One Down, Five Up: A Sequence for Success:

Most have their own style when it comes to test rides and that’s a good thing. There are some factors that you should do no matter who is doing the test ride. Here is a sequence of events you may find useful:


  • Qualify potential riders (inside and outside of dealership)
  • Secure the commitment to ride
  • Schedule the ride
  • Confirm the ride


  • Greet the customer
  • Go to your office or other private area
  • Review the route and expectations
  • Talk about halfway point check-in
  • Set up post ride review
  • Execute necessary documentation and make copies of driver’s license
  • Put NPI in safe place
  • Grab gear and head outside
  • Have a technician make sure pre-load is set correctly
  • Frame motorcycle, i.e. compare to existing or previously owned motorcycles.
  • Fire it up (creates excitement and allows bike to get warm)
  • Review operating controls
  • Review plan for route
  • Review plan for halfway point
  • Ride route; be observant watch for interesting things to talk about on return
  • Stop at halfway point and amplify motorcycles strengths and answer any questions. Take customers’ picture with a digital camera
  • Finish route


  • Park bikes and head to private spot to complete the test ride evaluation form
  • Trial close or soft sell send-off message
  • Send customer digital picture via e-mail with personal comment of something that was said or seen on the ride
  • Follow up (forever!)

Making The Sale

If you’ve received favorable responses on your evaluation form, then ask for the business, if you don’t get the business then, follow up forever. It pays! One dealership had a yearly demo ride event. They had a customer who came every year and never purchased. Every year for nine years … and guess what happened on the 10th? You guessed it … he bought. Smoothly executed, the demo ride can convert many prospects into owners. It is something many stores do not use to its full potential. It is the best way to help the prospect fall in love with not just the motorcycle, but perhaps the sport of motorcycling. Introducing an increased level of excitement and rapport through the demo ride may overcome potential price and availability objections ultimately convincing the prospect to buy at your store.

Unwinding the Offer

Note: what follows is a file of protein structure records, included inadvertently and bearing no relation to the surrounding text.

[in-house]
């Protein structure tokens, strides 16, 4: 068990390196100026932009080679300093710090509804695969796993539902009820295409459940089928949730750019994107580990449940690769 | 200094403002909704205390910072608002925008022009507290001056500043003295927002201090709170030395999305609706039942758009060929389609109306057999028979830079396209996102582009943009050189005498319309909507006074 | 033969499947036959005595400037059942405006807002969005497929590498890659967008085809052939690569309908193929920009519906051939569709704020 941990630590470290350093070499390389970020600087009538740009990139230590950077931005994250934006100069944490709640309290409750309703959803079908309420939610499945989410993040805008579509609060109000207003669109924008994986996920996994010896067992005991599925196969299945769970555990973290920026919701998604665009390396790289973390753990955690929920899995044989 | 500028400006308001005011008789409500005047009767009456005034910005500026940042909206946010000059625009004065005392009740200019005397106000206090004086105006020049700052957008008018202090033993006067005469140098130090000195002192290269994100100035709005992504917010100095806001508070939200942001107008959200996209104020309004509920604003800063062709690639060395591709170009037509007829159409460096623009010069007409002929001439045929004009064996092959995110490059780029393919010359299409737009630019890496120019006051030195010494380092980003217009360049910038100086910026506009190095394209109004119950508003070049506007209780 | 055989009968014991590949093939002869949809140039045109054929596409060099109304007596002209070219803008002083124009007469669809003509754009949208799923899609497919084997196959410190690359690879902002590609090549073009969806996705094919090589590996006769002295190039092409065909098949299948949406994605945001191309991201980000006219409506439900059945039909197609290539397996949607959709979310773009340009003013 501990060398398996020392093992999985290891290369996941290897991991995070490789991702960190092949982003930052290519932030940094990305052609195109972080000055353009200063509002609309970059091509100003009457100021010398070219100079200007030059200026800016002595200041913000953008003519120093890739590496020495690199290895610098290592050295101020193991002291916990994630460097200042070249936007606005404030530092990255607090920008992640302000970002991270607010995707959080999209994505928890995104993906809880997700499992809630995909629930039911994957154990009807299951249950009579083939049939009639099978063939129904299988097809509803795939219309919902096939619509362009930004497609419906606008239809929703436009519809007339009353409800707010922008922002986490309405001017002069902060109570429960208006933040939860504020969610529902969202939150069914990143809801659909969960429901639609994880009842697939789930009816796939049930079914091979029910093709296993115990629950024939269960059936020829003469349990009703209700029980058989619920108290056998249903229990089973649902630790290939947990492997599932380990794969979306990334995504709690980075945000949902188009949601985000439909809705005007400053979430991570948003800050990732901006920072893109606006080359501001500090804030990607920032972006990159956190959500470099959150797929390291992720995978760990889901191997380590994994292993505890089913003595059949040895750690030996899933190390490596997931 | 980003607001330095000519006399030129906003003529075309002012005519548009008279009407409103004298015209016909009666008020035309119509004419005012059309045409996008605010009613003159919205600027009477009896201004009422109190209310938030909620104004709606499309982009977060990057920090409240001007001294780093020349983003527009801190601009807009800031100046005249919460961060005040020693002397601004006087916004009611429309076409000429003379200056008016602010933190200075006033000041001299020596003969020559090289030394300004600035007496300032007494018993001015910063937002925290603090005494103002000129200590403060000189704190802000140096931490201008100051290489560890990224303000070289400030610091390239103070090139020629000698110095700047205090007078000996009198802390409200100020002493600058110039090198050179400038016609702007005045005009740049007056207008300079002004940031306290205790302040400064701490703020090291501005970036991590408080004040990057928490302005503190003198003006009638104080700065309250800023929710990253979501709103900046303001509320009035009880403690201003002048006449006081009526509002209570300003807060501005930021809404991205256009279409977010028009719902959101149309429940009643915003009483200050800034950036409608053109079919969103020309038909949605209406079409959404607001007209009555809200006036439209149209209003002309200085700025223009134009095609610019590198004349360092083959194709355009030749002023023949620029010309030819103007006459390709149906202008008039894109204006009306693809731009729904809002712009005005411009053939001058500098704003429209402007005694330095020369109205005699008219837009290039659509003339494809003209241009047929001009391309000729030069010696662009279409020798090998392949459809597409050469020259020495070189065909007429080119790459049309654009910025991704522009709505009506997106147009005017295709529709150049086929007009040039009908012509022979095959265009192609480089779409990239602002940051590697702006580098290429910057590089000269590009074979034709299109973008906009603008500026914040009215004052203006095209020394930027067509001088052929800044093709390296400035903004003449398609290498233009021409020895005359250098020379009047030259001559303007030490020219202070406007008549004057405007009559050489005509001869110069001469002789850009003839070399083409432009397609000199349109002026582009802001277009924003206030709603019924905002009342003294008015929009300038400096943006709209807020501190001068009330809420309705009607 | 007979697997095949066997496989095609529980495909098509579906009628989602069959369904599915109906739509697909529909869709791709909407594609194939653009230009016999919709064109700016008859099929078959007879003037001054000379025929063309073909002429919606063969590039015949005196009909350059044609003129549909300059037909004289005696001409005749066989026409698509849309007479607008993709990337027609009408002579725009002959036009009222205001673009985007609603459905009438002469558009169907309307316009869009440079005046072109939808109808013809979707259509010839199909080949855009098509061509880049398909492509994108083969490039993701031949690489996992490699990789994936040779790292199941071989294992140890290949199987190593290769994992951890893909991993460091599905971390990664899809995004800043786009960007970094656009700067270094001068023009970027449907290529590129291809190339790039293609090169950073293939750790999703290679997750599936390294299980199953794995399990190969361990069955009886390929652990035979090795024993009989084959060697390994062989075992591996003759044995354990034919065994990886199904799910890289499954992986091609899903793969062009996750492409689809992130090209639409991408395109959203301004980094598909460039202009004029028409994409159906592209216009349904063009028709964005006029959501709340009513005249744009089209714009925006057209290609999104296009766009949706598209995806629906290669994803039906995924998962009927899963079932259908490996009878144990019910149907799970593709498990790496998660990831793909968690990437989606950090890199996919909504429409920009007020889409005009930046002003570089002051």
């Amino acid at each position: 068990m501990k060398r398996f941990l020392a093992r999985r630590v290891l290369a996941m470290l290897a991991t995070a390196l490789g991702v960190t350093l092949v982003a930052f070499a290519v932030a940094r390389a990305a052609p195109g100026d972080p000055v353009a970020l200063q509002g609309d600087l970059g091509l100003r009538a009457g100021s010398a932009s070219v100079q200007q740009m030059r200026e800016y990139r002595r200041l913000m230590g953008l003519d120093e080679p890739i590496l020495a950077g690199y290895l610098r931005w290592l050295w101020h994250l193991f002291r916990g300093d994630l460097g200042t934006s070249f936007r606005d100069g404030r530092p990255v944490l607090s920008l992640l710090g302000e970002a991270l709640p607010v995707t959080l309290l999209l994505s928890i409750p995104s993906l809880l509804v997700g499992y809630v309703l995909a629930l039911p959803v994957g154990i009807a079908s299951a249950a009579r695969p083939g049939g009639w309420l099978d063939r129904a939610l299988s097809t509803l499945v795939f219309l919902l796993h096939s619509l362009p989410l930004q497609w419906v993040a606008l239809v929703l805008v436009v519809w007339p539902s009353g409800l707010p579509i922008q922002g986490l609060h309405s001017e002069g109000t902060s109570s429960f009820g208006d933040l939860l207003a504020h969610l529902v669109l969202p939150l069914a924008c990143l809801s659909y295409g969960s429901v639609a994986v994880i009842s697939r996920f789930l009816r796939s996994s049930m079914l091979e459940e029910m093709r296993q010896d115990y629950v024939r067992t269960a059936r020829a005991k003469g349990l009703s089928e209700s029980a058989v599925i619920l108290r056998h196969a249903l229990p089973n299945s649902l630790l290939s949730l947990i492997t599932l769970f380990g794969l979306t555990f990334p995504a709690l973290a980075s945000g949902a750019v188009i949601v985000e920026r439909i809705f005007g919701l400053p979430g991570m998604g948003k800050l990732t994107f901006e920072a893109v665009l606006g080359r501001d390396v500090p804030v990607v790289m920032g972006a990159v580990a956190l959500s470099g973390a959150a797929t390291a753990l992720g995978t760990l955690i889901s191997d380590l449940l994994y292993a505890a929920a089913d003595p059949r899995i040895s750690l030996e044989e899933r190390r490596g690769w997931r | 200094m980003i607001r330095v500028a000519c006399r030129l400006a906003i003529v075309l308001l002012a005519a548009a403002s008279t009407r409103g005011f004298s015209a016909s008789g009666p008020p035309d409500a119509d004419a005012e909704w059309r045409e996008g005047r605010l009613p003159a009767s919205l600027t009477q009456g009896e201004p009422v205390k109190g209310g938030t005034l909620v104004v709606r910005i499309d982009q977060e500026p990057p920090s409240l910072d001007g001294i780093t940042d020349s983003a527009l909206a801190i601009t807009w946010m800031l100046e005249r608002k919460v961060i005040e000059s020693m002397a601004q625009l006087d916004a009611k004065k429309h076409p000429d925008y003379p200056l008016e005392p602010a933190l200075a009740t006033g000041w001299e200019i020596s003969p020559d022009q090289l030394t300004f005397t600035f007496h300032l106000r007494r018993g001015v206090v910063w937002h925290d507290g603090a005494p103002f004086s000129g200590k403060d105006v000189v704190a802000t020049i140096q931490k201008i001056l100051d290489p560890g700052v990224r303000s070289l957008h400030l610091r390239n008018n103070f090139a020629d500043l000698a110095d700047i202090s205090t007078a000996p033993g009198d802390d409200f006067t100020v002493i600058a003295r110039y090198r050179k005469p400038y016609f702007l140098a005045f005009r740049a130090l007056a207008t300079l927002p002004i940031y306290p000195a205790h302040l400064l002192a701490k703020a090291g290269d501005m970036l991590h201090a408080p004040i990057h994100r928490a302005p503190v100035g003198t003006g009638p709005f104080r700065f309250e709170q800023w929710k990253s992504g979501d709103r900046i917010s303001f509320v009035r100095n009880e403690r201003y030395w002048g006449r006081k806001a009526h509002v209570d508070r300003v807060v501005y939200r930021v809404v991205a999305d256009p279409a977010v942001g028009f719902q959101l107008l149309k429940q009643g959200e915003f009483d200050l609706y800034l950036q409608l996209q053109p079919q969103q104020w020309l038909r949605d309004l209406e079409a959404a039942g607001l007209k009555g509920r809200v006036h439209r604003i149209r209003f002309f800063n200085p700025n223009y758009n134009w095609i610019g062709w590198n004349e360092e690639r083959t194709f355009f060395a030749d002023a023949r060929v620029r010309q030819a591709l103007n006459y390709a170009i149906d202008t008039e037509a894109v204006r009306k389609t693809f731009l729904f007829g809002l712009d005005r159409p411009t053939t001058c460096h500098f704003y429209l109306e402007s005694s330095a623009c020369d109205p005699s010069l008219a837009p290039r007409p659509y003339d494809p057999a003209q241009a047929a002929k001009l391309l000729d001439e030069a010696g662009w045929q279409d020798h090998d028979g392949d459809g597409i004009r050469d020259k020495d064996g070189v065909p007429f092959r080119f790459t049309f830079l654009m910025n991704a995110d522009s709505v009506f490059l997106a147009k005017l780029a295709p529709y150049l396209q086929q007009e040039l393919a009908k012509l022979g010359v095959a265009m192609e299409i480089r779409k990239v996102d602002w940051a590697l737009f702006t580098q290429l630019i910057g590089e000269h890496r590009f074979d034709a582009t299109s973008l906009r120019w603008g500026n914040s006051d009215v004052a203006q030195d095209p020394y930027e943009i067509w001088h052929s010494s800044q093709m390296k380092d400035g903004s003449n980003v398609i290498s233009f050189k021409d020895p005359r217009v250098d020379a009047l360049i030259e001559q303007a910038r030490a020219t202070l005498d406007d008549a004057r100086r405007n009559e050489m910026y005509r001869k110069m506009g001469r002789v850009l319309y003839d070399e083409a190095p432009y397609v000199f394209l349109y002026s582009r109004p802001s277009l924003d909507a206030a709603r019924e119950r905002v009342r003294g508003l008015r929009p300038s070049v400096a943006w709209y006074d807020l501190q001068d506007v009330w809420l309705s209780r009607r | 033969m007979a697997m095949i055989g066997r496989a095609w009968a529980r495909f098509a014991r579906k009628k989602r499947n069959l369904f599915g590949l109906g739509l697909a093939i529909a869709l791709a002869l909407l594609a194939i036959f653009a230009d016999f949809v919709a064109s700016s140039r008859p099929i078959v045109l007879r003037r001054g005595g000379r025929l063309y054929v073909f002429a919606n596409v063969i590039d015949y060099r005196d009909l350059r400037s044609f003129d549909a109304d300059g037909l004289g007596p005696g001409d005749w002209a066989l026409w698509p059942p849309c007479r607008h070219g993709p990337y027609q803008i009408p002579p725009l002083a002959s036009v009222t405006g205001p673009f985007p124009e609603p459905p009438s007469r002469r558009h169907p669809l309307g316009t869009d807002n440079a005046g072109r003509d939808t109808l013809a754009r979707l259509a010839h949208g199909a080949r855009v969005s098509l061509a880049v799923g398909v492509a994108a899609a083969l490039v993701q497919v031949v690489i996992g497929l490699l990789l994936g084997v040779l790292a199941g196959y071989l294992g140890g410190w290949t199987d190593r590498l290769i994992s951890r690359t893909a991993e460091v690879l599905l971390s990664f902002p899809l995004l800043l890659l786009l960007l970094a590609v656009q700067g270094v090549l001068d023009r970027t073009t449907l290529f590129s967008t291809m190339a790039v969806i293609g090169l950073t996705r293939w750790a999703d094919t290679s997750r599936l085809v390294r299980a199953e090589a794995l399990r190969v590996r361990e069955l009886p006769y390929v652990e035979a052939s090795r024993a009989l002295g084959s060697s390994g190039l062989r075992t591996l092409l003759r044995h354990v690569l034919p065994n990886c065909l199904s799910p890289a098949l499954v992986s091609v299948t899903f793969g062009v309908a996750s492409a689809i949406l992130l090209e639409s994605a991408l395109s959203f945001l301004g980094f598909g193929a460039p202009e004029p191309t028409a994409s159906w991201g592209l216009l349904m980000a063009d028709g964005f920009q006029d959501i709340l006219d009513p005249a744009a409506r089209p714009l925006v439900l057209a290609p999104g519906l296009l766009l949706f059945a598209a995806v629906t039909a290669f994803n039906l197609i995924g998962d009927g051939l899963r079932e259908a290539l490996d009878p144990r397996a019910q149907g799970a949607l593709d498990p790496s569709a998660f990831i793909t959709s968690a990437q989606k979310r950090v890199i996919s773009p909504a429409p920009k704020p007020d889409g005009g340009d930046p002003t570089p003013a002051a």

What do you do if you have to rescind the test ride offer?

The person has a valid license and has said all the right things on the show room floor about riding interest and riding experience, but once you get outside you observe some things that raise concerns. The customer may appear extremely awkward handling the motorcycle or seem unusually unsure about the controls. If you have any doubt about the person’s ability to safely handle the motorcycle on the road, you should stop the ride. But now you’re in a sticky situation. You don’t want to embarrass the customer. You don’t want to create resistance or resentment. What do you do or say? If you realize an on the road test isn’t prudent, you really have three options:

  • They can ride on the back while you cruise the route on the motorcycle of interest
  • You can do some easy clutch work in the parking lot
  • You can merely listen to the bike run outside

Here are some examples of phrases you might use or adapt for this type of situation.

  • “Even the best riders experience skill erosion if it’s been some time since they’ve ridden a motorcycle. Would you like to spend a bit of time here in the parking lot?”
  • “Sometimes changing from what you’re familiar with can be hard. Why don’t we get more familiar with the bike right here and talk some more?”
  • “I know it always takes me a bit of time to knock the rust off. Should we spend some time here in the parking lot first?”

Then if the person has demonstrated the necessary abilities to make you feel comfortable with them taking the demo ride, go ahead. If not: “We really appreciate your interest and the fact that you’ve come out here shows incredible courage. At the same time it would be irresponsible for you and me to ride today. Why don’t we shut them down, go inside and talk about how we can spend some time on our riding course. Your safety is our number one concern.”

Or use whatever wording you feel comfortable with that enable you to reach your objectives. Some of which are:

  • Not exacerbating the customer embarrassment
  • Not creating resentment
  • Positively positioning you and the dealership
For more on Peak Prospect Attraction go to
and watch the quick video overview.